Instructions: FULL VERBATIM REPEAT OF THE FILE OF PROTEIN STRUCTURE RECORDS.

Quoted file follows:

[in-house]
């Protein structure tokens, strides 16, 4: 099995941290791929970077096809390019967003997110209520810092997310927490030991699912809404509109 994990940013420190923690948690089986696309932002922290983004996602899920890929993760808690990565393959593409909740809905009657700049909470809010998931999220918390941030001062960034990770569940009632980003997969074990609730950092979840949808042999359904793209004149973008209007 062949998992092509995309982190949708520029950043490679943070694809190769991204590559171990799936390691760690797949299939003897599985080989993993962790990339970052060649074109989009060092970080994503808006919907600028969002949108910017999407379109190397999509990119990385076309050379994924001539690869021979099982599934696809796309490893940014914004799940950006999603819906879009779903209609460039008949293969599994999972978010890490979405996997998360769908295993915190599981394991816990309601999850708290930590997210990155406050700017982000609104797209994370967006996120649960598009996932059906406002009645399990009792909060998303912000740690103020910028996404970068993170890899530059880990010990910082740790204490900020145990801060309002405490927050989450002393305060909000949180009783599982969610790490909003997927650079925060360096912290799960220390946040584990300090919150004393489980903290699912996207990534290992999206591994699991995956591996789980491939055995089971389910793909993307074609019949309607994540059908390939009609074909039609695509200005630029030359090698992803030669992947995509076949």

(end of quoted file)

[in-house]
């Protein structure tokens, strides 16, 4: 099995941290791929970077096809390019967003997110209520810092997310927490030991699912809404509109 994990940013420190923690948690089986696309932002922290983004996602899920890929993760808690990565393959593409909740809905009657700049909470809010998931999220918390941030001062960034990770569940009632980003997969074990609730950092979840949808042999359904793209004149973008209007 062949998992092509995309982190949708520029950043490679943070694809190769991204590559171990799936390691760690797949299939003897599985080989993993962790990339970052060649074109989009060092970080994503808006919907600028969002949108910017999407379109190397999509990119990385076309050379994924001539690869021979099982599934696809796309490893940014914004799940950006999603819906879009779903209609460039008949293969599994999972978010890490979405996997998360769908295993915190599981394991816990309601999850708290930590997210990155406050700017982000609104797209994370967006996120649960598009996932059906406002009645399990009792909060998303912000740690103020910028996404970068993170890899530059880990010990910082740790204490900020145990801060309002405490927050989450002393305060909000949180009783599982969610790490909003997927650079925060360096912290799960220390946040584990300090919150004393489980903290699912996207990534290992999206591994699991995956591996789980491939055995089971389910793909993307074609019949309607994540059908390939009609074909039609695509200005630029030359090698992803030669992947995509076949």